Turnabout Is Fair Play As Foreign Carmakers Stick Chinese With Loans

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1st Gear: How To Make Money In China

There's a great line in The Coup's "Repo Man" that goes:

Even hillbillies at a party line dancin'

Get they Ford trucks with poor financing.

Banks that give the loan figure — damn, in the worst case

We makin' money cause we had it in the first place!

While the U.S. (and other countries) financed huge sums on what were essentially Chinese credit cards, it looks like the world is getting some of that interest back by extending car loans to Chinese consumers looking to buy cars without cash.


The WSJ has the story and the numbers, pointing out that loan-financed cars jumped from about 5% of the market in 2005 to 17% in 2013:

So what's going here? Two things:

1. Young people in that country have a different view of money than their parents and, with a greater understanding of how the rest of the world works, they're ok with financing.


2. Carmakers realize that the Chinese market won't grow at like 100,000% every month and financing is a great way to make profitzzzzzz.

So far, foreign car makers are leading the charge, a move analysts say is helping expand their share of the country's market. As elsewhere, the auto makers have set up financing companies in China, sometimes with local partners, and offer dealers incentives to push loans.


Chinese consumers, they're just like us!

2nd Gear: China Is Dropping Tax On Green Cars


China consumers would also like to be given all sorts of breaks to buy electric cars — or at least the Government would like to do so. According to Bloomberg, any fuel cell/plug-in hybrid/EV will be exempt from a 10% purchase tax until September 2017.

Add to that all sorts of other incentives for buying electric cars and you've suddenly got a reason for people to start looking at what BYD and Tesla have to offer.


Of course, that's only one part of the picture:

More government support is needed to develop the infrastructure required to promote EV usage, such as building more charging stations that are conveniently located, he said. The Chinese state-run research center in charge of helping the government draft automotive policy said last month that it recommended that electric-vehicle manufacturing be opened to companies other than carmakers.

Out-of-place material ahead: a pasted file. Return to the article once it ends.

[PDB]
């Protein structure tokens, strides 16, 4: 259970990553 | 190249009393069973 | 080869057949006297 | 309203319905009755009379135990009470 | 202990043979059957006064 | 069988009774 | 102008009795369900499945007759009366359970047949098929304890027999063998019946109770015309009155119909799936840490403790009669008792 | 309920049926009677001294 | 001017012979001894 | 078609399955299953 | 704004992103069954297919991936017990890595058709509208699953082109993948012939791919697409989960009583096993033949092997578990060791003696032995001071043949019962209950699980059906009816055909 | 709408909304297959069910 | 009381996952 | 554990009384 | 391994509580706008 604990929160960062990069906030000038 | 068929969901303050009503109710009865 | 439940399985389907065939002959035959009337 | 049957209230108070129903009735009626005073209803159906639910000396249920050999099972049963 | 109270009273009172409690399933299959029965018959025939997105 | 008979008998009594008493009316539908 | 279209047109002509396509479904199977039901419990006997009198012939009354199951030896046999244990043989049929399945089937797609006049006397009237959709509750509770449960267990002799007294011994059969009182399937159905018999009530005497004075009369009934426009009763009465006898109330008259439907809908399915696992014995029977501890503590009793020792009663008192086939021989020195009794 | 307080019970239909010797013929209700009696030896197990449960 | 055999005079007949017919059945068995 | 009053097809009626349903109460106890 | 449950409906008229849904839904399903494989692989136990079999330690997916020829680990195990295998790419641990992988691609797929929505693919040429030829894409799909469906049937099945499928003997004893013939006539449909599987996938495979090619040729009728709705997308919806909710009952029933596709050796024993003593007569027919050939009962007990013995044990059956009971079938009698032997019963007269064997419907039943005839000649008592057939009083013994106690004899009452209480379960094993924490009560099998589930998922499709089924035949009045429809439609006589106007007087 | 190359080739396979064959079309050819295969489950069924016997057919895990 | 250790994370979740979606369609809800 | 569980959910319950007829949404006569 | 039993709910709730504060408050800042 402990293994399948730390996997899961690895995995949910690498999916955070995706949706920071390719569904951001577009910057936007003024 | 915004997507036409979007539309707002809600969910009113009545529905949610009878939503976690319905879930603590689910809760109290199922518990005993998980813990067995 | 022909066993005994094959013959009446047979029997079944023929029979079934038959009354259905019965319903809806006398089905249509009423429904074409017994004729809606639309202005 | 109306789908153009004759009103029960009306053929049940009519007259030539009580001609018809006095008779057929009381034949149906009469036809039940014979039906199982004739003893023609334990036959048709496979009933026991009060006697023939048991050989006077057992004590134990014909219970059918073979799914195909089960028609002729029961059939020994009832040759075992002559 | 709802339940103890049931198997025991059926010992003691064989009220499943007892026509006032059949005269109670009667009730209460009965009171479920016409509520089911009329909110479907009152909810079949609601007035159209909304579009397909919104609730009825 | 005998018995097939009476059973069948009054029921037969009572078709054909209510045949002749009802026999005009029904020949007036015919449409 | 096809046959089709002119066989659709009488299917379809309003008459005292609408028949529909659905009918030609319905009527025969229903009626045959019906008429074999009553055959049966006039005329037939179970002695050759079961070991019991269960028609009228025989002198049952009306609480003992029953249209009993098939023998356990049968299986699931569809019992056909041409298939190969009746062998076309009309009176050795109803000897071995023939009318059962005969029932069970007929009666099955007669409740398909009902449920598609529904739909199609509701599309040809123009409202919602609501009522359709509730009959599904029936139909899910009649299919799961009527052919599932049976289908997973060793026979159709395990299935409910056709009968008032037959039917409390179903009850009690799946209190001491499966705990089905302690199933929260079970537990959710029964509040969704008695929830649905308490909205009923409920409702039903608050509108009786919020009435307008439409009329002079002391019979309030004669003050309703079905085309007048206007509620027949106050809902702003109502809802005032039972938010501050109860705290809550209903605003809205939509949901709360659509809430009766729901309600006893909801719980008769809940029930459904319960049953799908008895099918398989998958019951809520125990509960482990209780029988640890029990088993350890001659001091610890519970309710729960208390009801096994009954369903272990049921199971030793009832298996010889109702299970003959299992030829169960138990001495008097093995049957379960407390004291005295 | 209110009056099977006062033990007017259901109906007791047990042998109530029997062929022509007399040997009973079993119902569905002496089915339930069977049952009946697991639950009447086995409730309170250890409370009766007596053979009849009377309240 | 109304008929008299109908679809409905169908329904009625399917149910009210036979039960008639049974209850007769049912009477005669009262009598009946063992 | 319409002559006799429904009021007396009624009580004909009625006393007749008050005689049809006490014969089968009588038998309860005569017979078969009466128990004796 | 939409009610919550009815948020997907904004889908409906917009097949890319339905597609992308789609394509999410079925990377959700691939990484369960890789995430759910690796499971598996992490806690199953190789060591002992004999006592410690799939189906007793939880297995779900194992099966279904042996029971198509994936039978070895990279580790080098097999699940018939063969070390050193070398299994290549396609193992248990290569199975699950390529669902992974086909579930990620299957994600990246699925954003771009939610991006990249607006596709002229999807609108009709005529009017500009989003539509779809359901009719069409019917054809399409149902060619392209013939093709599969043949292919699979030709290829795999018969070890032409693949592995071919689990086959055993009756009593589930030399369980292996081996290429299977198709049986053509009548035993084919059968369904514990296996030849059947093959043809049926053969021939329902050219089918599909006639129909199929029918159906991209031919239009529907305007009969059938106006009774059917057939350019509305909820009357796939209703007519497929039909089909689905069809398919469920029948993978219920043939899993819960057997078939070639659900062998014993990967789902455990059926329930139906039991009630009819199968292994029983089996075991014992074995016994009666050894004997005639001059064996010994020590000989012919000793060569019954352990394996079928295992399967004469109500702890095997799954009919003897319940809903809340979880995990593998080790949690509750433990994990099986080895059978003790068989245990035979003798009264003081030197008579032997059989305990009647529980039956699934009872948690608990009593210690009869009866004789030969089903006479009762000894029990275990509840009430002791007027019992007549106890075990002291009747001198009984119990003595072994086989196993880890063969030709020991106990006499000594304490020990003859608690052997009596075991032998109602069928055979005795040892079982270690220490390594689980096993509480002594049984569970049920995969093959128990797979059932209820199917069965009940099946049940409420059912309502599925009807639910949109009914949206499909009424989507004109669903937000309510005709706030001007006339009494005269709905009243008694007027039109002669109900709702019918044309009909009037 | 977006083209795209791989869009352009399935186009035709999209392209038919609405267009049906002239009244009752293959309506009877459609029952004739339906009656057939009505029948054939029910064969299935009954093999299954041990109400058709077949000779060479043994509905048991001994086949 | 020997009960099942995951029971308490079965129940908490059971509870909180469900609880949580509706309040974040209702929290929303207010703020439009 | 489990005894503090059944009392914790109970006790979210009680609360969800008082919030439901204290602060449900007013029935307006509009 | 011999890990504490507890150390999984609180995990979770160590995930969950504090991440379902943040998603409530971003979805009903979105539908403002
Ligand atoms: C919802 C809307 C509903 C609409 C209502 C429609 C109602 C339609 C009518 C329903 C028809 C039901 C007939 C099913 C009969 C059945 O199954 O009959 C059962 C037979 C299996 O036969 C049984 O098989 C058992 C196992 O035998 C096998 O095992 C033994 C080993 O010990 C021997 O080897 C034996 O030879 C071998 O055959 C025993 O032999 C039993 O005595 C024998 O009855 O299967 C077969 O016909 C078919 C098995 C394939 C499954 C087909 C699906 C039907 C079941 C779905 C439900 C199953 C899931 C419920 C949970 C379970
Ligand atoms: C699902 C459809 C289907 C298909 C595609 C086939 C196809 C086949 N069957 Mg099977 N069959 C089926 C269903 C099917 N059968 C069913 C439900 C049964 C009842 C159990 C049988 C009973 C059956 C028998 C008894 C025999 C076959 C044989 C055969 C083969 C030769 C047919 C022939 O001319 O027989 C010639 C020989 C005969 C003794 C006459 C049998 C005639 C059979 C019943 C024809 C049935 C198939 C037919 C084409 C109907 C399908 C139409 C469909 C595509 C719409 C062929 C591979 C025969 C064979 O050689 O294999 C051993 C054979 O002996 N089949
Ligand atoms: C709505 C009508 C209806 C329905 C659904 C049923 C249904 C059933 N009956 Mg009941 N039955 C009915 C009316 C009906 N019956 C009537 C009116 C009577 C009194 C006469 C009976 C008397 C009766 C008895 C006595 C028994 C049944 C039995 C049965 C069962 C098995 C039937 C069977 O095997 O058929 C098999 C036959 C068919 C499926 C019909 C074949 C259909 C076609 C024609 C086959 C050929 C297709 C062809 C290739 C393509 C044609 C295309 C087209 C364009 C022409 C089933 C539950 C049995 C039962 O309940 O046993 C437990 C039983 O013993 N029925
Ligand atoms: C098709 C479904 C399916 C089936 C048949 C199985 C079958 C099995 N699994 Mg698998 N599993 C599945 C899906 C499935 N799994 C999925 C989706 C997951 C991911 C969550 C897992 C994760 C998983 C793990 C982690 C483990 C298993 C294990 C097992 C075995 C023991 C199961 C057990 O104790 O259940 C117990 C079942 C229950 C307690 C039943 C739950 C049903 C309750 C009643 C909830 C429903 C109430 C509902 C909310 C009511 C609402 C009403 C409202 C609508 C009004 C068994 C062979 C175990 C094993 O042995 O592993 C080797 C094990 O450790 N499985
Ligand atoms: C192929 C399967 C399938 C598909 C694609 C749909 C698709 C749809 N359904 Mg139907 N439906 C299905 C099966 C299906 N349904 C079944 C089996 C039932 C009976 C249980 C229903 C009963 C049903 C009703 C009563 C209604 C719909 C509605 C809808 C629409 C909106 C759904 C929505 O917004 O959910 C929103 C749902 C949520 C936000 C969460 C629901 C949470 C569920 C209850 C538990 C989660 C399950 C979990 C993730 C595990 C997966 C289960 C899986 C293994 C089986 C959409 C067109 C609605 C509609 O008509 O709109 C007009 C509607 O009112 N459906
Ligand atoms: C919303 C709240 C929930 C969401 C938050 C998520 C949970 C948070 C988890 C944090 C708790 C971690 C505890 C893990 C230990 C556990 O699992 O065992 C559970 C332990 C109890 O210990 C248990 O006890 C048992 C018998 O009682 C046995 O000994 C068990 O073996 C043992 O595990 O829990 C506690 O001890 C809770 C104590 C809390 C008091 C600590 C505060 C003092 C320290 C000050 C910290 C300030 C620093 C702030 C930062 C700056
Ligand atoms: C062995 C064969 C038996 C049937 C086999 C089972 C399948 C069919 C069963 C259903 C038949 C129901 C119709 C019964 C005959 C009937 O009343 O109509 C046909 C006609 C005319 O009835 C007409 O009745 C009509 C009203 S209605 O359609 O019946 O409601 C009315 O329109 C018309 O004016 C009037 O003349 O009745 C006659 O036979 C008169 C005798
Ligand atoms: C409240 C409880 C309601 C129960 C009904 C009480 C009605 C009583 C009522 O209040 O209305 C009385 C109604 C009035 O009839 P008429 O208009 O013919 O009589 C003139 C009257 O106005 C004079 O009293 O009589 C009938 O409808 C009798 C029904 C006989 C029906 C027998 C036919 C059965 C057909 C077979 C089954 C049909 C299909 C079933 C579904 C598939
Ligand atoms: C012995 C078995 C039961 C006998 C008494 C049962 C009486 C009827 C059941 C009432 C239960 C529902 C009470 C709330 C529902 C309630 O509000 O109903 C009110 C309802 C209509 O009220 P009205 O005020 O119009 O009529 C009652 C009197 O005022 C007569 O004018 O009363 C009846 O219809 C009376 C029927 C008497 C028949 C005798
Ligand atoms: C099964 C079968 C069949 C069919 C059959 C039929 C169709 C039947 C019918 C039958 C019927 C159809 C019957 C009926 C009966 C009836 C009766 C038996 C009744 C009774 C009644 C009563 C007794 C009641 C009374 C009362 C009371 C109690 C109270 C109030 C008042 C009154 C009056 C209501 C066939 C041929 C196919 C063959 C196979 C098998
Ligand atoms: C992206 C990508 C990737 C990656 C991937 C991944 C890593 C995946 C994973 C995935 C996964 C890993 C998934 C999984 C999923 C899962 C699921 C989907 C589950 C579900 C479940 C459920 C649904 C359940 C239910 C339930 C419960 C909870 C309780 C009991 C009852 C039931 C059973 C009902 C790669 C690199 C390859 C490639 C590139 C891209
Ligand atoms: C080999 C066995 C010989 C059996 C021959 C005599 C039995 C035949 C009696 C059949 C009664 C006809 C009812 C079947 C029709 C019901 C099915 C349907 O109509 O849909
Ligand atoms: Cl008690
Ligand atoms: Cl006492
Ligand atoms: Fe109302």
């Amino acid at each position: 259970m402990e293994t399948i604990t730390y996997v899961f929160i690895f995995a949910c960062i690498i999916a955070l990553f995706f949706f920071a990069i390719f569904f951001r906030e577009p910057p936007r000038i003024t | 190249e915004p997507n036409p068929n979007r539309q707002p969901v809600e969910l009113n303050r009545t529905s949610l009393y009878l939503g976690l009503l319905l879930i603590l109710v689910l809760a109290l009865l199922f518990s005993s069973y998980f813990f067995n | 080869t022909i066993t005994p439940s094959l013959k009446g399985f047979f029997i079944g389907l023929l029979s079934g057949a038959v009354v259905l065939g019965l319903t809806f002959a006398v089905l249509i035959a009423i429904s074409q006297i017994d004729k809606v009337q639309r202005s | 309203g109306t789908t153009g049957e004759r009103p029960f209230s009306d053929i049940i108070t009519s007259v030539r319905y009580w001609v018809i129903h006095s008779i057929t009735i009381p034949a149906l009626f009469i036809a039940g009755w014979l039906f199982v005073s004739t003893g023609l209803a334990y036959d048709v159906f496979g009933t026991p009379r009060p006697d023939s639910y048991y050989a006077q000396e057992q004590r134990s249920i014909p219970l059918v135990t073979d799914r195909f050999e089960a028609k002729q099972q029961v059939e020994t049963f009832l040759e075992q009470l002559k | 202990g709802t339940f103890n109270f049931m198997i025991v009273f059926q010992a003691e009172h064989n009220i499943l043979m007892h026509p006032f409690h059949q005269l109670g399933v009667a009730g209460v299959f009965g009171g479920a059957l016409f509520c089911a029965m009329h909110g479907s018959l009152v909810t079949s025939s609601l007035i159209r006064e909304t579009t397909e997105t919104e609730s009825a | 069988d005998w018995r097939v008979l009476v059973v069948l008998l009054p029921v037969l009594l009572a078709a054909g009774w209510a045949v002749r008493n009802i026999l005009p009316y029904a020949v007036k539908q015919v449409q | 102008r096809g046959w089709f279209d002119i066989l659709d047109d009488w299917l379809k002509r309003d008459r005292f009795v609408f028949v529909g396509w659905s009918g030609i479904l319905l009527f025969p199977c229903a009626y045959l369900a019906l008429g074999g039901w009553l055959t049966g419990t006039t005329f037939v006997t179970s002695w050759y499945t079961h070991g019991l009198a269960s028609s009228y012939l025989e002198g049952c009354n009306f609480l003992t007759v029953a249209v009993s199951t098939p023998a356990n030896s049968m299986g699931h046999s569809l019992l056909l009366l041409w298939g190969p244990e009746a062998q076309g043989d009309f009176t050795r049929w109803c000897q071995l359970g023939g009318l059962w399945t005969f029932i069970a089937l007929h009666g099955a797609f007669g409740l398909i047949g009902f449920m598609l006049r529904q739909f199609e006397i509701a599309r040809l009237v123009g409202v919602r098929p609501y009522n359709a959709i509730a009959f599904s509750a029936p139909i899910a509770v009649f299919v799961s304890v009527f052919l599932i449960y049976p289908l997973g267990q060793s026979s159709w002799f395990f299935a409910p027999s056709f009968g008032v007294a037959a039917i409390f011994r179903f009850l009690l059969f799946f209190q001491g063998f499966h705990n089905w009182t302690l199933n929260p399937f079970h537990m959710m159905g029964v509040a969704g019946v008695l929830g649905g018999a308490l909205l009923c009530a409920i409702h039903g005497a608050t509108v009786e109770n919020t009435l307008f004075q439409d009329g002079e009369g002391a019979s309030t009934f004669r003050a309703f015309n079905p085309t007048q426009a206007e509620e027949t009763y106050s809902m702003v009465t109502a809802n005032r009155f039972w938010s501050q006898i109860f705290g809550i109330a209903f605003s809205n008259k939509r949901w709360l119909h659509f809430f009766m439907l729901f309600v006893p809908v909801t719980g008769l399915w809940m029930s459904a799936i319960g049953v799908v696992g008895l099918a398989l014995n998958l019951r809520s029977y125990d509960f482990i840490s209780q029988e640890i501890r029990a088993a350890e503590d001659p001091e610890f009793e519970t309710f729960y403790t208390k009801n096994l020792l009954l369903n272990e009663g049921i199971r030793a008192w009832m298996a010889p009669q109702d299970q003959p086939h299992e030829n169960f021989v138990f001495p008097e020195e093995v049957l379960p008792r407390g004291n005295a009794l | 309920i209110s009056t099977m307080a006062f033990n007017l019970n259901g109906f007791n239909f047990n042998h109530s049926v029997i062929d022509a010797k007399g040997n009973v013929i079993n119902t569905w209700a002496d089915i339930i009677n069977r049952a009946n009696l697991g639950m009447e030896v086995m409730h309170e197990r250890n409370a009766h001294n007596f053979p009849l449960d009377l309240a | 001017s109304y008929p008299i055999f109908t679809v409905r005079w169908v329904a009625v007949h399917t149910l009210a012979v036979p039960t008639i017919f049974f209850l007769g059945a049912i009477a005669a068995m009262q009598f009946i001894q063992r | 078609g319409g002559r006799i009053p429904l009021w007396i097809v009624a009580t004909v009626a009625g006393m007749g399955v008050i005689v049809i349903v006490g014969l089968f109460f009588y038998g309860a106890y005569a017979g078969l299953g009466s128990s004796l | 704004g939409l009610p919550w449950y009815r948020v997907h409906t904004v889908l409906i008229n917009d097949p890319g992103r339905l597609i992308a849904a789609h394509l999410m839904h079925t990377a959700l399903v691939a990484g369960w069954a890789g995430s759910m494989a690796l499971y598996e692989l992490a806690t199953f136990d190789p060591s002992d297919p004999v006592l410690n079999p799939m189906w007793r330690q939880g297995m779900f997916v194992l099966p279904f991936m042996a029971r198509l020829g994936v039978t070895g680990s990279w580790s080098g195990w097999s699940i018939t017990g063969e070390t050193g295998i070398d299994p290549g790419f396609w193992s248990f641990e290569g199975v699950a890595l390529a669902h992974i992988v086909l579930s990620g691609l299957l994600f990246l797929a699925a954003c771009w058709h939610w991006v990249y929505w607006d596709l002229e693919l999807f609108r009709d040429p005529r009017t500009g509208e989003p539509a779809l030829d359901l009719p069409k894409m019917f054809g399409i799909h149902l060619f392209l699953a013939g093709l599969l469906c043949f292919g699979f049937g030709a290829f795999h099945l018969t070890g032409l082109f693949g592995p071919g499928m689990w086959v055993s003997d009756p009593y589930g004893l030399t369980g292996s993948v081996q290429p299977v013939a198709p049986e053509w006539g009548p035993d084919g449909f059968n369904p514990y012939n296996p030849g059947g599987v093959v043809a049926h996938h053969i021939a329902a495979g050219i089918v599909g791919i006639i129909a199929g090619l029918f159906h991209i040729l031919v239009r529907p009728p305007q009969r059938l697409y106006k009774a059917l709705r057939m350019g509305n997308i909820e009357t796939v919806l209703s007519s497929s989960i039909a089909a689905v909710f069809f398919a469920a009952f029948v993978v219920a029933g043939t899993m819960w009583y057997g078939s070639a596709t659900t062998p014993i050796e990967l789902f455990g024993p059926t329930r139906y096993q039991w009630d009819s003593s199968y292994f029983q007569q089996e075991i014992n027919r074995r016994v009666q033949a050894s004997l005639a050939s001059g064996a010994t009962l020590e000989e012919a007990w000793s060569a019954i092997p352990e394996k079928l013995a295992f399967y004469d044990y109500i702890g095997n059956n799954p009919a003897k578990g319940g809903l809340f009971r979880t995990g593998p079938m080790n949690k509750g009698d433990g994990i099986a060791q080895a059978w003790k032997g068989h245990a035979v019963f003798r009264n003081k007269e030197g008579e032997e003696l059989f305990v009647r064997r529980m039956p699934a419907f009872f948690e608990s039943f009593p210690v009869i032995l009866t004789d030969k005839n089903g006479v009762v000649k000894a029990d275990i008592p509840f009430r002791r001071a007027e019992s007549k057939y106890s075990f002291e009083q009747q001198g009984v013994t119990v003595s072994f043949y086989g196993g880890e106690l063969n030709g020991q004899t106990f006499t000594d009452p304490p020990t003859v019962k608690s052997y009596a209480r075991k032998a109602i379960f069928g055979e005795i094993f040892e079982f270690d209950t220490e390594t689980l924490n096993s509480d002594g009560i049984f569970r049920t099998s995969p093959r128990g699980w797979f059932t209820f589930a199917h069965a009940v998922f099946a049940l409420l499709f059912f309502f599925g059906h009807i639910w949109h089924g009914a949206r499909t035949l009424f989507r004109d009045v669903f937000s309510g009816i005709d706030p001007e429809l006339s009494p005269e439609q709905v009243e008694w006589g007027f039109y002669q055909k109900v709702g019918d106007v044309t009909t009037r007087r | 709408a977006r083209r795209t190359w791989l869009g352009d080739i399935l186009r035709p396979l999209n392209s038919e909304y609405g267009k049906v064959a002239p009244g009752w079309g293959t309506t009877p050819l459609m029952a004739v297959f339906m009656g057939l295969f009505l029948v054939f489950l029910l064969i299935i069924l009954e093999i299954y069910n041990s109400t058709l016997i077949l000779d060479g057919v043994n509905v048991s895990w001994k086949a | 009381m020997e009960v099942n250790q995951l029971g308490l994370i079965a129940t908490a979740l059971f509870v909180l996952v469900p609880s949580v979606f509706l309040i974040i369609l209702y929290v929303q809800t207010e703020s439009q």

Bring it on.

3rd Gear: Roush Makin' That Propane


As The Detroit News points out, for all the talk of alternative energies the most popular fuel source outside of diesel and gasoline is good old fashion Propane (not Butane, Butane is a bastard gas).

And Roush — a company with a division for everything — is there to help you convert your commercial vehicle into Propane. CleanTech will take your school bus or F-250 delivery truck and make it run on gas.


The benefits? It's cheaper, more likely to be locally produced and has fewer emissions. The downsides? It's a little slower to start up and requires an infrastructure to fill up vehicles that's not as robust to as the regular gasoline one.


4th Gear: Honda Expanding Recall For Airbags To One Million Cars


The Takata airbag recall is huge, but since it's spread out over multiple carmakers it's one of those things that has largely slipped notice.

You may notice it in California, though, where Honda recalls for Takata airbags has expanded its Honda Accord recall from 500,000 to one million cars, part of a total recall of three million total cars.


Here's the scary deal:

It's the same problem as always: The air bags made by Japan's Takata can rupture with too much force when a crash occurs. When they do, they spew metal chunks that can injure a car's occupants.



5th Gear: Delphi CEO Going To Senate


Speaking of recalls and suppliers…

Delphi CEO Rodney O'Neal (on the right) will be testifying before the Senate panel looking into the GM recall issue on July 17th to talk about what happened because Delphi was the one who made all of those faulty ignition switches.


The possible line of inquiry?

"It is our understanding that a fix was proposed by Delphi regarding the ignition switch in 2005 but GM did not adopt the change," wrote Rockefeller and Senators John Thune, Claire McCaskill and Dean Heller.


Curious how this plays out.

Reverse: Nils!

The United States Patent Office issues the Swedish engineer Nils Bohlin a patent for his three-point automobile safety belt "for use in vehicles, especially road vehicles" on this day in 1962.


Neutral: Are you aware of the airbag recalls?

Is this something you're closely following or has it mostly slipped your attention?


Photo Credit: AP Images

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